It’s All About Placement

People often ask us why one of their email recipients can’t see a picture they’ve sent. There are multiple answers to this question but we’re going to explore just one of them today.

Take a look at this screen capture of an email that’s almost ready to send:

Screen capture of an email with a picture inserted

As you can see, the picture is showing in the same area where you would type your message. The procedure to get a picture into the text area is called inserting. My email software gave me the option to “Insert a picture” and that’s what I did. If I were to send this email to numerous people, most would see the picture when they received it. However, there might be others who only see a X where the picture used to be or perhaps nothing at all. Why would that happen?

For most email services, the area where you type your message is written in HTML code – just like the coding for a website. The HTML coding allows you to insert pictures, use different fonts, change the size and color of the font and various other options. Using HTML coding makes your email look much more interesting than just plain old text.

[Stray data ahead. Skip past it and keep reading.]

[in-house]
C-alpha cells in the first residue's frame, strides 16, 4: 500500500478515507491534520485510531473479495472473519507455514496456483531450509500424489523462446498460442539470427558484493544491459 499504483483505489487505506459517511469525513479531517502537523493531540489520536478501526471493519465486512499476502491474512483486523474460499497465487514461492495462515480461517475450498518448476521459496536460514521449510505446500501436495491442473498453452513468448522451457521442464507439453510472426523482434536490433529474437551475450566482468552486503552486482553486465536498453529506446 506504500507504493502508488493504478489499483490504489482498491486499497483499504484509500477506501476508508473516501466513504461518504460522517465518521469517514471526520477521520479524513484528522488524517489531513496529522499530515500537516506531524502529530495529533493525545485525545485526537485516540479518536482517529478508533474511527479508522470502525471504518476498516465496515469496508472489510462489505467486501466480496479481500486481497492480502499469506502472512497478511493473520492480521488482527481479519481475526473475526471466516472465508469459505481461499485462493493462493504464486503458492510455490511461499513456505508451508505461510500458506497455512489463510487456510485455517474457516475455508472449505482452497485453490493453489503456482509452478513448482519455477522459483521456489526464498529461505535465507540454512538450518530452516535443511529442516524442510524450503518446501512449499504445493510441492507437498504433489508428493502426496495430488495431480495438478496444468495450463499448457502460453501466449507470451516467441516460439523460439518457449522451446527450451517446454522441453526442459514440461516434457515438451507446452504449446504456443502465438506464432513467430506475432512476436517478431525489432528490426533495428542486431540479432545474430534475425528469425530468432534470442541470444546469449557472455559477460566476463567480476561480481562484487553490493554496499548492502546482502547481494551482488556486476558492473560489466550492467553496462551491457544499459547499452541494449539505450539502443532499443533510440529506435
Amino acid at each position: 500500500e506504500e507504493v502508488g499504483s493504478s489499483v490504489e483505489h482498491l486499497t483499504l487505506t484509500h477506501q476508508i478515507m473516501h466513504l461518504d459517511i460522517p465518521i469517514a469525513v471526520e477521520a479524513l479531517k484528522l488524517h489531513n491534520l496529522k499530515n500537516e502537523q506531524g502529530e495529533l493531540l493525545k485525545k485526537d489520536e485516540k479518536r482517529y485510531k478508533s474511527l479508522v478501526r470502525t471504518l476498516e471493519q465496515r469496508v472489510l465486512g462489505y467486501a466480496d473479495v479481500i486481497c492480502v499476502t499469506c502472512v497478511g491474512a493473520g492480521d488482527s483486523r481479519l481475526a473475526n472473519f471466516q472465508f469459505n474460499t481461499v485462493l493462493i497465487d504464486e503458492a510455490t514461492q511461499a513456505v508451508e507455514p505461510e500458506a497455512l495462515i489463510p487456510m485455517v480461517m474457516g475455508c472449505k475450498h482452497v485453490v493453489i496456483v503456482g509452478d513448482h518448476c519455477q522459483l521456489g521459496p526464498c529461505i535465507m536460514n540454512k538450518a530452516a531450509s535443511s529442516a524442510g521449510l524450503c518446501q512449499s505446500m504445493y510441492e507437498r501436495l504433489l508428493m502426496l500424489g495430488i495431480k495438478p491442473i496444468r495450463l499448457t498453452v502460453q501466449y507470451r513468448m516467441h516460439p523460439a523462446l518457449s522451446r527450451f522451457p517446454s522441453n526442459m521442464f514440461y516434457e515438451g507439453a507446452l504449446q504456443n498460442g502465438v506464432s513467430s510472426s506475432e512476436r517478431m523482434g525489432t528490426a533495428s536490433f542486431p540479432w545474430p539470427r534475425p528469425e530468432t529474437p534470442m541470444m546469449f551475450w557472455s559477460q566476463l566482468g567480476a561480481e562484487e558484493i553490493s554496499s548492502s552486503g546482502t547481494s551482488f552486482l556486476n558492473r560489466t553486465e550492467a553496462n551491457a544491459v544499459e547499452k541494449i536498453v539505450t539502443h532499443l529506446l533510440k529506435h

Unfortunately, there’s a problem with this. Just as a picture can be inserted into the text area of an email, so can a virus or malware. An email that just looks like something “nice” could be carrying a payload of evil. For this reason, many large enterprises and companies use software (on the server which receives their emails) that strips out the HTML code and only leaves text. If I sent the above email to some of my friends who work in school districts, government departments and some large companies, they would only see an X (or maybe nothing at all). They would never see the picture.

Because most of us don’t know which organizations or companies strip out the HTML code, my suggestion is to always attach a picture instead of inserting it. Attachments can be scanned for viruses and malware and blocked if such software is found.

Here’s what my same email looks like when the picture is attached instead of inserted:

Screenshot of an email with a picture attached.

My advice: even though many email providers use software which allows you to insert a picture, attach the picture instead. Your recipient is far more likely to actually receive the picture, if you do.

Of course, attachments should never be opened unless you know that they are coming and you are sure they are safe. With this in mind, you might be better off scrapping the whole idea of inserting or attaching a photo and use a photo-sharing service instead. (More about that in the next blog post.)